Doom III: Resurrection of Evil
I was skeptical when Activision and id announced that they planned on releasing Doom III on the Xbox. The game ran barely adequately on my computer, so I figured the game was going to either run like ass on the Xbox or look awful because of the graphical compromises. I was wrong. I was very, very wrong. Doom III came along and it looked great and ran at a solid framerate with few concessions. The PC gameplay was retained and even better, the game was popular on the Xbox when a lot of native PC first-person shooters aren’t very hotly received.
And what do you do when a game is popular? Release a sequel as soon as possible if you’re dealing with a console game. But even if Doom III was great on Xbox, it was still a PC game first, which meant that instead of a sequel, it has to get an expansion pack. That expansion pack, Doom III: Resurrection of Evil, is now on Xbox and in several ways it trumps the PC release from a few months before.
Resurrection of Evil starts off a lot more action-packed than Doom III did. The game stars an all-new super-soldier that’s come to Mars two years after the original events of Doom III, led by a team of scientists and surrounded by fellow soldiers with the intention of investigating what went on at the facility and, more importantly, locate the source of a strange signal that’s coming out of it. Immediately following the end of the first cinematic, you’re the only one who’s left from the away team and there are demons in your face. This works particularly well for Resurrection of Evil because I was already familiar with Doom III and I really just wanted to hop back into the action again.
You start off with your standard pistol yet again as you explore some of the spacious caverns of Mars while running for your life. As soon as you realize that the pistol is as powerful as a pea-shooter against a tank, you’re given a new tool which just so happens to be the biggest addition to Resurrection of Evil entirely: the grabber. The grabber is just that – it grabs stuff. Not only does it grab stuff, it also takes that stuff it grabs and flings it away.
Before you run off thinking that the developers just “grabbed” this from Half-Life 2, there are some key differences. For starters, you can’t lift up everything in Resurrection of Evil; in fact, most things can’t be even moved with the grabber. Also, you can only hold onto things for a specific period of time before the grabber presumably overheats and it drops the object. But most importantly, you can now grab the fire and plasma attacks and shoot them back at your enemy. Oftentimes, this kills them more easily then shooting them with conventional weapons, so you’ll be using this “weapon” a lot.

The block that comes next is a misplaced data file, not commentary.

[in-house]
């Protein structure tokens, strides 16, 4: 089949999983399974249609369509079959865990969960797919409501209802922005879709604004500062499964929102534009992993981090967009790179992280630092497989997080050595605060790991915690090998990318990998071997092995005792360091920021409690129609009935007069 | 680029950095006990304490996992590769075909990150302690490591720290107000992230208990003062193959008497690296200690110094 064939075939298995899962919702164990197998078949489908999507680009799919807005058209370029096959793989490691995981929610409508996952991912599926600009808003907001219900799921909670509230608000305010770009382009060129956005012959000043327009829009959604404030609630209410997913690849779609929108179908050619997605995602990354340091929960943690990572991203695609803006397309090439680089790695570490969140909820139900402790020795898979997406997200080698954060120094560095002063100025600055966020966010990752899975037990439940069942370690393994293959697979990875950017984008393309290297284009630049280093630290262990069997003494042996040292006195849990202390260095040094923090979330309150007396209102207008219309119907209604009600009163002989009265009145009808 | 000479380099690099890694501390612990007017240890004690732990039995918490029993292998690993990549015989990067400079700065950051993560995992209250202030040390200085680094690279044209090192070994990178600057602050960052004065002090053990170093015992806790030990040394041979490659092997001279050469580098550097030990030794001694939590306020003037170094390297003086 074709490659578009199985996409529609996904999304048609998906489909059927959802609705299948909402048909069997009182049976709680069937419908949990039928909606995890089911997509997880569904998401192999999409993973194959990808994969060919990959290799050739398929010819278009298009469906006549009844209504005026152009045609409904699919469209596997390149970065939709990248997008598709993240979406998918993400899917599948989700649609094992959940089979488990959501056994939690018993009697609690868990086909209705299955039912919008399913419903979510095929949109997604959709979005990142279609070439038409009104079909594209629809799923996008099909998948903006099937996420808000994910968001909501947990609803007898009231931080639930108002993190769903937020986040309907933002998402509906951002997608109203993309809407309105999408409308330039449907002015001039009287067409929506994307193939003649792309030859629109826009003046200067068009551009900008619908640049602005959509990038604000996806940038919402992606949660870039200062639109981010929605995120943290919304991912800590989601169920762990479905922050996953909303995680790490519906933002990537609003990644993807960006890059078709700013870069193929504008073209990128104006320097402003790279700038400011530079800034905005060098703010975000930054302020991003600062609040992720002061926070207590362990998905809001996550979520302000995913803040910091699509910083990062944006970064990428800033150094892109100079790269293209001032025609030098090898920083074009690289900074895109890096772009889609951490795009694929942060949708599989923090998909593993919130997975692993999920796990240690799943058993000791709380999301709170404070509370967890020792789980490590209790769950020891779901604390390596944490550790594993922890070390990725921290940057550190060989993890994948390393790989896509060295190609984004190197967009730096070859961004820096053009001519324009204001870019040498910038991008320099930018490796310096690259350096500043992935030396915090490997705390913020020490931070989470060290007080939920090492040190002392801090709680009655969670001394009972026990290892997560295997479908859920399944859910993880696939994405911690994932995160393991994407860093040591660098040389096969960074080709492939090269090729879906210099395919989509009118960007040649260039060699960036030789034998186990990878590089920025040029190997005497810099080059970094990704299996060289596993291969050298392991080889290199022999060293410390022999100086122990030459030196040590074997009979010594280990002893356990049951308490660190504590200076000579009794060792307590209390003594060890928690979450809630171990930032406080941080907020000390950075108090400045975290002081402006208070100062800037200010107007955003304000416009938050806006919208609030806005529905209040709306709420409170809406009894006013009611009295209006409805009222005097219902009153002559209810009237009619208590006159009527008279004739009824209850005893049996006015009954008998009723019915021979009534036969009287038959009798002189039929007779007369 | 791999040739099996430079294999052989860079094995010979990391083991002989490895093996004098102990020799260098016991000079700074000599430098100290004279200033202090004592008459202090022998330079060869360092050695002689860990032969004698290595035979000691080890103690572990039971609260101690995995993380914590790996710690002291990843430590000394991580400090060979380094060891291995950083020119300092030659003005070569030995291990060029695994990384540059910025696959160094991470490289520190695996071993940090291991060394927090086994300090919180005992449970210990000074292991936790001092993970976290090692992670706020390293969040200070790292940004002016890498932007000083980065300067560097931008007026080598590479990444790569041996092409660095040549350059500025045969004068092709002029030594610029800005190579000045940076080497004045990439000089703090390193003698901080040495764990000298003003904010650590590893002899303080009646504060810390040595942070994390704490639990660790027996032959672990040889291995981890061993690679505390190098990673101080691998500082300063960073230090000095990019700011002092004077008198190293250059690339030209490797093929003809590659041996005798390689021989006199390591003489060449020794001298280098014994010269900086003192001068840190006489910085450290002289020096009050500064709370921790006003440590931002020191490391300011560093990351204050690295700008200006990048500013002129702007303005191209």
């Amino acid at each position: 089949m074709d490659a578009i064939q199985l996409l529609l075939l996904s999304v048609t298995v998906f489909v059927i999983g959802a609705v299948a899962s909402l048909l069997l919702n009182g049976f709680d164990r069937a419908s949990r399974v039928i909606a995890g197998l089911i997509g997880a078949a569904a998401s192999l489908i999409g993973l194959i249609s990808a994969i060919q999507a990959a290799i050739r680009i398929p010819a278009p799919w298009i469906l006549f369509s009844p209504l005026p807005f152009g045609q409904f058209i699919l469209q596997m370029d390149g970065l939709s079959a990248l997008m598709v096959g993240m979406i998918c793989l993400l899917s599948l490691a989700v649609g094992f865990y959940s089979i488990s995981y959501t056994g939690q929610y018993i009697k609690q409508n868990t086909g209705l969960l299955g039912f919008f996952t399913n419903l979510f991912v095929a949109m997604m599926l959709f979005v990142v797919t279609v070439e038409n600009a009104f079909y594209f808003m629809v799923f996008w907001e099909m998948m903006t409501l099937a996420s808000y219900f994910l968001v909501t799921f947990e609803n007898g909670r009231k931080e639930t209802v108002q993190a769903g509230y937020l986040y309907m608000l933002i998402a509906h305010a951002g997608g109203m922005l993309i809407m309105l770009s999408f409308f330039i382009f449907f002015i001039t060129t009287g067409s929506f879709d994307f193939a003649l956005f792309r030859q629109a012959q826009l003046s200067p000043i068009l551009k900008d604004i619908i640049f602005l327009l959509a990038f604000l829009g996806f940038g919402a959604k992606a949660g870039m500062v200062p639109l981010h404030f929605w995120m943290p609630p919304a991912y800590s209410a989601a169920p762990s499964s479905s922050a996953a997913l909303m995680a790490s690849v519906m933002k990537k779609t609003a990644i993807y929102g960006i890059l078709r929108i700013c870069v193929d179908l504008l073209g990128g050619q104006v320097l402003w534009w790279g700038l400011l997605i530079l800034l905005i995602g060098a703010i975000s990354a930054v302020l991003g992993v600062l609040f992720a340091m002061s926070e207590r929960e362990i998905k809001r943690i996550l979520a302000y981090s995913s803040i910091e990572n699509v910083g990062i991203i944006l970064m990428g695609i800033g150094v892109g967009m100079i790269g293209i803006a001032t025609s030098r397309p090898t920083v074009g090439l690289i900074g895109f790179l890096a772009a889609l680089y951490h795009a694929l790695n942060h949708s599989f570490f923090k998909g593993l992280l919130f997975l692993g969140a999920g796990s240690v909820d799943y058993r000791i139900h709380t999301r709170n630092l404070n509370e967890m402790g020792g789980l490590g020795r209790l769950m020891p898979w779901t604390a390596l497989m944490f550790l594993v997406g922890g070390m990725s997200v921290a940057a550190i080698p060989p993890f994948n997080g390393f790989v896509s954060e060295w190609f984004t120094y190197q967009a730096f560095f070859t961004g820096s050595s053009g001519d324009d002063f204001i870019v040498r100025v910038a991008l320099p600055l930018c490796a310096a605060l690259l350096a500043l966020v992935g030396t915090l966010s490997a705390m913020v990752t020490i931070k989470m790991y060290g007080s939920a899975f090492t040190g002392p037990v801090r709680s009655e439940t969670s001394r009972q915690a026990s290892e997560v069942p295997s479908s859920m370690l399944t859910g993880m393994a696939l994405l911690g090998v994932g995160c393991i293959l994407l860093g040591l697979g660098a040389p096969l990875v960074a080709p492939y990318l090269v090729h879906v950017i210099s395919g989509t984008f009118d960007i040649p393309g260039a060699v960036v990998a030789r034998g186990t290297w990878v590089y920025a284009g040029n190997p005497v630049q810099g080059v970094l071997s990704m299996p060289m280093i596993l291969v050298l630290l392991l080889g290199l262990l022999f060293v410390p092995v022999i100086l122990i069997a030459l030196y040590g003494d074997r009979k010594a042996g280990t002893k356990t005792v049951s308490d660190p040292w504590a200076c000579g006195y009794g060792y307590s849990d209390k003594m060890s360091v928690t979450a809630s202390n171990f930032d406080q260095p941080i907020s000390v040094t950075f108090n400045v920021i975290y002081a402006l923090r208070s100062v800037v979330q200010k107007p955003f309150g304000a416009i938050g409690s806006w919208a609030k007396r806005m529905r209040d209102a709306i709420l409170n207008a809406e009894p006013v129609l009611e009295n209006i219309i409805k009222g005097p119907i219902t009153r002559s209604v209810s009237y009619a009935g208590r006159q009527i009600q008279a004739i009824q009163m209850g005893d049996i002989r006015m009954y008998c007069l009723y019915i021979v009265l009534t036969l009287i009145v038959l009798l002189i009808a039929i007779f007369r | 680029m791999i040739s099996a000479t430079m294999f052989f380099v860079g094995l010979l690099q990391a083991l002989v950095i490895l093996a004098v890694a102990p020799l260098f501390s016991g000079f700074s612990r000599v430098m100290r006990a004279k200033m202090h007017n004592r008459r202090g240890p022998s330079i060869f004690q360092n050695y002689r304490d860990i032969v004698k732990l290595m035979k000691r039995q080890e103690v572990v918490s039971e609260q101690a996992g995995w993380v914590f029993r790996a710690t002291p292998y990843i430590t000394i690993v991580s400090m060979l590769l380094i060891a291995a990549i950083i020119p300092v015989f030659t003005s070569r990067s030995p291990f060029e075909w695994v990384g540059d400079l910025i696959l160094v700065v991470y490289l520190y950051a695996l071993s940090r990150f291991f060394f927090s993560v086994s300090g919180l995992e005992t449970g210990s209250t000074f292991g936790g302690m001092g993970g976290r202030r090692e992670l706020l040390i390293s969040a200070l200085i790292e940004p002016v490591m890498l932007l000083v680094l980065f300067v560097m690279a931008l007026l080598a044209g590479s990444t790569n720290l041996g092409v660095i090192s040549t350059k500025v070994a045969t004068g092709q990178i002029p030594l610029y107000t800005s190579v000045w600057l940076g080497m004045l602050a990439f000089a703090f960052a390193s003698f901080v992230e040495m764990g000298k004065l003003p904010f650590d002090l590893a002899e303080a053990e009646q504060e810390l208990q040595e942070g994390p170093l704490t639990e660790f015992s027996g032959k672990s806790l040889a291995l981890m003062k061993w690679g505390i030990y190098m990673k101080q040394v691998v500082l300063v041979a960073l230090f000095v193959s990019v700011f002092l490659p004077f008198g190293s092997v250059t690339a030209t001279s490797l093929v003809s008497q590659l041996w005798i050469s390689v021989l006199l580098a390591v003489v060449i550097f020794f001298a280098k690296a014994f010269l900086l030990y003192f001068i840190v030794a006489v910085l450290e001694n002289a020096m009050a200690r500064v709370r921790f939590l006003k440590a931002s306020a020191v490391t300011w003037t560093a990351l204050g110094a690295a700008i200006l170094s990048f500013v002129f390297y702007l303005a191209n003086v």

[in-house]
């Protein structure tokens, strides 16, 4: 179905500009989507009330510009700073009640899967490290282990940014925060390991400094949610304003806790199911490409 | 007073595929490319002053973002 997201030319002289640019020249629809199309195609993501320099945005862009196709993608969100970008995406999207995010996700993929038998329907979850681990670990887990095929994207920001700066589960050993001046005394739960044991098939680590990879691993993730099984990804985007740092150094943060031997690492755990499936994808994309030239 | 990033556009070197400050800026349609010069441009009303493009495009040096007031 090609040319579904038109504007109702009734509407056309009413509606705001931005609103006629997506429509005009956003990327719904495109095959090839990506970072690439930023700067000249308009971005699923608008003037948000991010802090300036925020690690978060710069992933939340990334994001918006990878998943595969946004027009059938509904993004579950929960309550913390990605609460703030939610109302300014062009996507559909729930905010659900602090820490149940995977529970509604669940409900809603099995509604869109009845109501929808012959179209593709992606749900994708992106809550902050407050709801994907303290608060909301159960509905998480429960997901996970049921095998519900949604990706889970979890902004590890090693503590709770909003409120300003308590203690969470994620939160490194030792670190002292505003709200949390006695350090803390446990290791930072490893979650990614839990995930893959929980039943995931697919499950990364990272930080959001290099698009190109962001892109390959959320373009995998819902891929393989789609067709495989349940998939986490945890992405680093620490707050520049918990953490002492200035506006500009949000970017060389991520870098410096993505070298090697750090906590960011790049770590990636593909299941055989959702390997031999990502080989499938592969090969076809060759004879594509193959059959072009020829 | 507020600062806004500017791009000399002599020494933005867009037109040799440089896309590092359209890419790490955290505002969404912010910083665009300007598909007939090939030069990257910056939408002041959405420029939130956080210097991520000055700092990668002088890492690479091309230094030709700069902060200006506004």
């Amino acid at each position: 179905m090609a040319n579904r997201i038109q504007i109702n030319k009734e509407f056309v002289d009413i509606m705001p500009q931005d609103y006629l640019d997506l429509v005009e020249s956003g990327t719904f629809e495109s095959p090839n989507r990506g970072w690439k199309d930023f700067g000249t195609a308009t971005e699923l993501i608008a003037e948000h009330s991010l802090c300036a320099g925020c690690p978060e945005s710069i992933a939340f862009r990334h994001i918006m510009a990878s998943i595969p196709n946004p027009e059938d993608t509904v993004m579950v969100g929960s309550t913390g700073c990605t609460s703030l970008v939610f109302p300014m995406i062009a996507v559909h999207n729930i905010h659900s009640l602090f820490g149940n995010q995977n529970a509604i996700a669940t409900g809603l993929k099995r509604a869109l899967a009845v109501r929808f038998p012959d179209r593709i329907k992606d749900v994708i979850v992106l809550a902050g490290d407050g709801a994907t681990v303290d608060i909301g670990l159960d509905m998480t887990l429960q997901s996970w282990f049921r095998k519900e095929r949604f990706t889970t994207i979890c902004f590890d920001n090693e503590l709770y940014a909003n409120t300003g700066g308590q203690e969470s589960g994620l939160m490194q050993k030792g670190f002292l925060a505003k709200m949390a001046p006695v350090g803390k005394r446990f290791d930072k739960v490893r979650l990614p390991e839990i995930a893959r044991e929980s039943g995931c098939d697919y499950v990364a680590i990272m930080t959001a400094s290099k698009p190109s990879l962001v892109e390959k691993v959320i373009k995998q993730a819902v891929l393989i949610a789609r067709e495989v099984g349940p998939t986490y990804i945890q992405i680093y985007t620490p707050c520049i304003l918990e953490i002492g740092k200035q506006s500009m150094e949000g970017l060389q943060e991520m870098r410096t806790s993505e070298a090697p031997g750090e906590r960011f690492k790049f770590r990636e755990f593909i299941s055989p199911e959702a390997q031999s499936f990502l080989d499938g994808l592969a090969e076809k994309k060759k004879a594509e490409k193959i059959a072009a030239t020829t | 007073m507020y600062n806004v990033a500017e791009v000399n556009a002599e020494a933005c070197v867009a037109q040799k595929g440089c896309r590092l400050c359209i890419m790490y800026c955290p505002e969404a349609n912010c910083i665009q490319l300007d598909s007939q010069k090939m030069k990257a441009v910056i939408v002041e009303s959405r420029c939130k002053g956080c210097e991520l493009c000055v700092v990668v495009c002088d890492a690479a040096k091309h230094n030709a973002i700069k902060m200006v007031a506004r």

That’s not the only tool added to your arsenal. The developers also went back into Doom’s history and pulled out the one weapon they’d left behind: the super shotgun. I have memories still fresh in my mind of laying scores of demons to waste with the double-barreled shotgun from Doom II, so seeing it in action in Doom III was quite a thrill. Once again, balancing the weapon was obviously important to the developers, so reloading takes a noticeably longer time than other weapons, but every standard enemy dies in a single blast from the weapon, so it’s worth it.
Not only do you get a neat grabber and a powerful new shotgun, but possibly the most utilized new feature is the artifact. The artifact is discovered early on in the game and certain battles increase the strength of the artifact. For starters, you can use the artifact to slow down time, which allows you to get past some puzzles. These puzzles may be a bit generic and simple, but they add a lot to the gameplay. Doom III was pretty much a simple, albeit good, run-and-gun FPS game, but it lacked any sort of strategy outside of dodging attacks and shooting fast. With the addition of the artifact and the puzzles that are solved through it, some actual thinking is needed to progress. But other than this addition, much of the gameplay remains exactly the same, so if you liked Doom III, you’ll love this addition, but if you hated it, you’re not going to be wooed.
Resurrection of Evil looks about the same as Doom III did: lots of shadows with some intense looking enemies. As I mentioned before, Resurrection of Evil does open up the game a little bit, with a few areas in the game featuring higher ceilings and wider hallways, though the game still relies on lots of tight areas to strike fear into your heart. The audio remains unchanged, but sadly there are less narrated emails for your in-game PDA. I had some issues with hearing some sound effects for weapons and got shot at from behind before I figured out where they were which is a noticeable issue until I changed around some sound settings.
Also included with this package are Ultimate Doom, Doom II, and the Doom II Master Levels, which are a great addition. I spent ages and ages of time with Doom and Doom II in my childhood and I have to tell you, I really like playing Doom II on the Xbox. I really think it feels a bit more comfortable then when I played Doom II on my computer the other night. You can play these games multiplayer too, both co-op and deathmatch for up to four players on one Xbox, but sadly, no co-op mode is available for the Doom III campaign. Also in the multiplayer department is the Xbox Live play for Doom III, but I unfortunately don’t have the opportunity to play that.
Resurrection of Evil is an entertaining, worthy chapter in the Doom franchise. The inclusion of the early Doom games with multiplayer is a great perk which really increases the longevity of this package, which is pretty important because this game is pretty short. If you’re into multiplayer, Doom III was strangely popular on Xbox Live and I’m sure this includes much more that you’ll enjoy. All in all, at the price, Doom III: Resurrection of Evil is a game you shouldn’t resist.
Eight out of ten